Sunday, 15 May 2016

Tuberculosis in mongoose driven by social communication behavior


Date: May 10, 2016
Source: Virginia Tech

Mongoose use urine and anal gland secretions to communicate with other members of their species. However, in the mongoose, secretions from sick animals were found to be infected with the TB pathogen.

Tuberculosis infection in mongoose driven by social communication behavior An emerging strain of tuberculosis (TB), closely related to human TB, has been killing banded mongoose in Northern Botswana in significant numbers.

This novel pathogen, Mycobacterium mungi, did not infect mongoose through a primary airborne or oral route as normally seen in TB disease in humans and animals. The mechanism of transmission, however, was unknown.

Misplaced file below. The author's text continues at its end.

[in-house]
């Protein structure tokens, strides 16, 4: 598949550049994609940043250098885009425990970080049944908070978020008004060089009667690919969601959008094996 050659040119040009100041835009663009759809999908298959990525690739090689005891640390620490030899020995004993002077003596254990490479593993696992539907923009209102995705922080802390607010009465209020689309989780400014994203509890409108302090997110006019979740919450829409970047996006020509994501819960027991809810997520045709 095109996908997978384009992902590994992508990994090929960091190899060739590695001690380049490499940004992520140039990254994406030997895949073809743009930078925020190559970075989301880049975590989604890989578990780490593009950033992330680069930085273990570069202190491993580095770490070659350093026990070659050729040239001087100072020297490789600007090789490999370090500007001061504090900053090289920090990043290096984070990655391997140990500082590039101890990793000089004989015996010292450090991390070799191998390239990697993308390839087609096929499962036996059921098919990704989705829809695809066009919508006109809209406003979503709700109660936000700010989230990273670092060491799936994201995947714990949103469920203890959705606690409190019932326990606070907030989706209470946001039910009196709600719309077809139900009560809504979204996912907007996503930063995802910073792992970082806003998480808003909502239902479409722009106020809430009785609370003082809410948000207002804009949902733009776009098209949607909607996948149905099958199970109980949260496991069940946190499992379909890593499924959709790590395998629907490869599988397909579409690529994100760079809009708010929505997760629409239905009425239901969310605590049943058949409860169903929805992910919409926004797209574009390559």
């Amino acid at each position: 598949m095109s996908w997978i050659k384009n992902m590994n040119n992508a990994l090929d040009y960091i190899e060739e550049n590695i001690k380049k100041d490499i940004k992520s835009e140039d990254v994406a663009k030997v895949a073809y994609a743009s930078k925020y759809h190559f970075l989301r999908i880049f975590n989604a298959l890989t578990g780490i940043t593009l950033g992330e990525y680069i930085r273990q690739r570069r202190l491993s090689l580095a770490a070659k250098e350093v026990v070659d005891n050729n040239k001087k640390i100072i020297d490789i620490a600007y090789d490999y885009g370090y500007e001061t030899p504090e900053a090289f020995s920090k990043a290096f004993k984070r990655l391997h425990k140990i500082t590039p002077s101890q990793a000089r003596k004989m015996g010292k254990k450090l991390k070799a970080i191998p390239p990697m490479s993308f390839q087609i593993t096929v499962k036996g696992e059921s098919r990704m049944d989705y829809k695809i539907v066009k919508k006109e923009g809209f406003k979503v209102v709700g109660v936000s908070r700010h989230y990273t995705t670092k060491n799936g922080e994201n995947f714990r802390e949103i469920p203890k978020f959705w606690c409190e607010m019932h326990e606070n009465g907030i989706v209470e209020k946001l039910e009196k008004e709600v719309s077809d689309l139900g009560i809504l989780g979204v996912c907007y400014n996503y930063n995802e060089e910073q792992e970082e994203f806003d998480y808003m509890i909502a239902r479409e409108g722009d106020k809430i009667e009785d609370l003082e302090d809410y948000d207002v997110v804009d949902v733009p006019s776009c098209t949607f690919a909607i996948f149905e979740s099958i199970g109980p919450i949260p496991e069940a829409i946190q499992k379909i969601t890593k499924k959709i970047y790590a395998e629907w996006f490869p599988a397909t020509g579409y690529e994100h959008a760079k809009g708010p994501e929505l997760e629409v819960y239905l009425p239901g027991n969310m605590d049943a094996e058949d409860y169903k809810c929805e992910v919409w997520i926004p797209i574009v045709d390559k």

Now, a research team led by Kathleen Alexander, associate professor of wildlife conservation in Virginia Tech's College of Natural Resources and Environment, reports discovery of the pathogen's unique transmission route in a new issue of the American Society for Microbiology journal mBio.

Using a suite of molecular techniques to identify the presence of M. mungi-specific DNA and examination of mongoose tissues and cells, Alexander and her team have discovered that TB transmission in mongoose occurs in conjunction with social behavior.

As with many animals, such as dogs or even hyenas, mongoose use urine and anal gland secretions to communicate with other members of their species. However, in the mongoose, secretions from sick animals were found to be infected with the TB pathogen.



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